Girls for a Change Empowers Black Youth for the Future Workforce Sponsored
Iyanna H. was introduced to Girls For a Change (GFAC) by a friend in seventh grade, but as someone who long struggled with self-confidence, she wishes she’d known about it sooner.
“It’s a beautiful sisterhood,” she said, “a safe place where I’ve learned to feel confident in myself.”
The nonprofit aims to empower Black girls across Central Virginia by teaching them to visualize their bright futures and potential through discovery, development, innovation and social change in their communities.
Since getting involved, Iyanna has joined several programs, including the Girl Ambassador program, where she developed her own business. Through Iyanna Moné Essentials, she sells everyday glam products like vegan lip gloss and mink lashes using skills she’s learned in the program.
“I’ve learned how to design my own logo, code, use Microsoft apps to organize the business and had speaking opportunities,” she said. Iyanna took part in the Capital One Coders program where she learned to create apps to build a website as a potential pathway for her future as a technologist. “They taught me that the stigma that Black girls can’t be certain things isn’t true. I can reach any goal I set my mind to.”
Girls For a Change’s programs start in first grade and go through the girls’ post-graduate years.
“Depending on the age of the girls, they have different needs, so we make the programs age-appropriate,” said Angela Patton, CEO of Girls For a Change. “It’s a continuum where they can start here, stay here and see success here, whatever they may need. All of the programs are inter-connected as the girls grow into womanhood.”
Girl Action Teams encourage girls from middle school on up to use their voices and become critical thinkers who identify problems, create a plan of action and take their plan to those who can affect change. Recently, the girls addressed the Virginia Department of Education about the dress code policy, which disproportionately affects girls.
“We take the girls out into the community to meet with the leaders who have the power to change things,” Patton said. “They learn how to share their own experiences, ideas and perspectives, and speak for themselves rather than have others speak for them. We offer guidance if they need it, but mainly we get out of the way, let the girls soar and see their voices being heard.”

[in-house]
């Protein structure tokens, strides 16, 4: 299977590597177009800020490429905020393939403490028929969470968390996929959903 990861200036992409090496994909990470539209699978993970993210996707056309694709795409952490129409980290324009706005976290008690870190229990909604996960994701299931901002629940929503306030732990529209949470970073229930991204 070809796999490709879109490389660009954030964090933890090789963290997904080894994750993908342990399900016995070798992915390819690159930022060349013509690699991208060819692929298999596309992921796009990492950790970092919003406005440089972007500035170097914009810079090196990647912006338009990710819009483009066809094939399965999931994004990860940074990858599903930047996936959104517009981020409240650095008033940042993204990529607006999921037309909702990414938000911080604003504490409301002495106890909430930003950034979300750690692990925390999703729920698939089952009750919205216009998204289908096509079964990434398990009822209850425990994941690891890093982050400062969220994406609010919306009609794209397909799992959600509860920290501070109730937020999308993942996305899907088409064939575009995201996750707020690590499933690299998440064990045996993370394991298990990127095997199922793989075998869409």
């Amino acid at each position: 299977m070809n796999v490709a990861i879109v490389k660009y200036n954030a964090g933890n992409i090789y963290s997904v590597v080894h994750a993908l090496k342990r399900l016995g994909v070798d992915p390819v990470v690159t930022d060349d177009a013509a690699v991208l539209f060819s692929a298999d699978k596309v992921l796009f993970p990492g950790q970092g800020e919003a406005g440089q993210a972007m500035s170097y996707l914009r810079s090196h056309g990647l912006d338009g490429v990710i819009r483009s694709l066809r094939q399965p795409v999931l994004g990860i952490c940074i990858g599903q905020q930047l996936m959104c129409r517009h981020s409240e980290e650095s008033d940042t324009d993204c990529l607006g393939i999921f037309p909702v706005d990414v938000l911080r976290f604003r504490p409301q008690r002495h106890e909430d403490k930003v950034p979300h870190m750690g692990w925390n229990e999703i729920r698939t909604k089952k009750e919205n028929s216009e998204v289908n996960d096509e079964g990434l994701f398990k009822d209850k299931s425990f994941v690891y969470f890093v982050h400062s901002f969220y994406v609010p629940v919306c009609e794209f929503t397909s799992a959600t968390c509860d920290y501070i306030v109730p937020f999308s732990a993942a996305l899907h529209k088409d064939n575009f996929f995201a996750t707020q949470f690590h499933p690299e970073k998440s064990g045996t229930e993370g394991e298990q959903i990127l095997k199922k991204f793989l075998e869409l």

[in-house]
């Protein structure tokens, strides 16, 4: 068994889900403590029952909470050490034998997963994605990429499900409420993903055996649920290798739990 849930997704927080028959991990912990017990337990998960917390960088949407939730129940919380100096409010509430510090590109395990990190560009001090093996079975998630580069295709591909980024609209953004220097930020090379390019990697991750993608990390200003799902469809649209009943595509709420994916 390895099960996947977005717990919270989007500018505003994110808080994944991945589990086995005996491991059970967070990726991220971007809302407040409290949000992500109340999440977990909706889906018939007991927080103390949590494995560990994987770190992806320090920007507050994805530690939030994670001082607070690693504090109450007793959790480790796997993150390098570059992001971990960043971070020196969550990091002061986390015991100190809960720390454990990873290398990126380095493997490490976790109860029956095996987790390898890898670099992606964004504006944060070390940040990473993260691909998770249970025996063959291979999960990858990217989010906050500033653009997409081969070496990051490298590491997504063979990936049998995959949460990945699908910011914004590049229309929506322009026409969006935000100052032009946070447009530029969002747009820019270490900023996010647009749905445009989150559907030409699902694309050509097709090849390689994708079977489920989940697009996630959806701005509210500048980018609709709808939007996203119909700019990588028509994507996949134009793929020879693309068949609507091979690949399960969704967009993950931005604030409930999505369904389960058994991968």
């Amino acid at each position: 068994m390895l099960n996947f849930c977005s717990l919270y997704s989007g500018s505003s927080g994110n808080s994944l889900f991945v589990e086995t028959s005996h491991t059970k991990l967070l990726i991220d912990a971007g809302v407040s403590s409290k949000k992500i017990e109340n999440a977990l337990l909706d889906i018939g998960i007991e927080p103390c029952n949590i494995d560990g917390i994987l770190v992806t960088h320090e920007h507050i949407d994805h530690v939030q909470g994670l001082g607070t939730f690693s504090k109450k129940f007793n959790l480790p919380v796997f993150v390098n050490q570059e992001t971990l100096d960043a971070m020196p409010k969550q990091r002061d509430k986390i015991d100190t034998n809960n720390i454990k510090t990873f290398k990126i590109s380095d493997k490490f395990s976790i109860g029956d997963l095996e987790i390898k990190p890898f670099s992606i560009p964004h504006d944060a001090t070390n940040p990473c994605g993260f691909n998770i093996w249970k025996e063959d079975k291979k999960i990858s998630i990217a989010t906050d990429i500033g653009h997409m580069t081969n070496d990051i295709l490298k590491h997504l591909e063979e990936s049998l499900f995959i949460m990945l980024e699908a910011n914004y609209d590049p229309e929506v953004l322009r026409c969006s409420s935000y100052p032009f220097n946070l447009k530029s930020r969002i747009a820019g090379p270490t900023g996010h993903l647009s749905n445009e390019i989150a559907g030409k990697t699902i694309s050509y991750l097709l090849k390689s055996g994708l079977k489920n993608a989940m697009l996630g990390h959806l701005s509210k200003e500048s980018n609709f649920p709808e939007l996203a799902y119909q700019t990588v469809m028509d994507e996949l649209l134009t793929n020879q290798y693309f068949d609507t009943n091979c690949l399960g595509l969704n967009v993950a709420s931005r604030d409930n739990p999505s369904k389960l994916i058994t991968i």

When the COVID-19 pandemic hit, GFAC faced new and unprecedented challenges to keep their programs running. Capital One jumped in to not only provide financial support and volunteer mentors, they also helped GFAC reimagine the delivery of their services and programs.
“Capital One is deeply engaged in workforce development programs across our footprint, providing opportunities for individuals who face impediments to unleash their potential and thrive in a rapidly changing employment market,” said Maureen Jules-Perez, VP of Technology at Capital One. “We’re proud to partner with organizations like Girls For a Change to create a more equitable and vibrant future for all.”
Girls For a Change is just one of the local nonprofits benefiting from Capital One’s Impact Initiative, which is aimed at closing the gaps in equity and opportunity. The initial $200 million, five-year national commitment aims to support growth in underserved communities as well as advance socioeconomic mobility.
“Reimagining an organization is hard, especially during a crisis, but when you have partners like Capital One who provide you with funding, support and expertise, you can take a breath and make it happen,” Patton said. “Capital One has been an extraordinary partner and we’re grateful for their commitment at helping us in multiple ways. I look forward to how our future will unfold in the movement to advance and invest in Black girls and other girls of color.”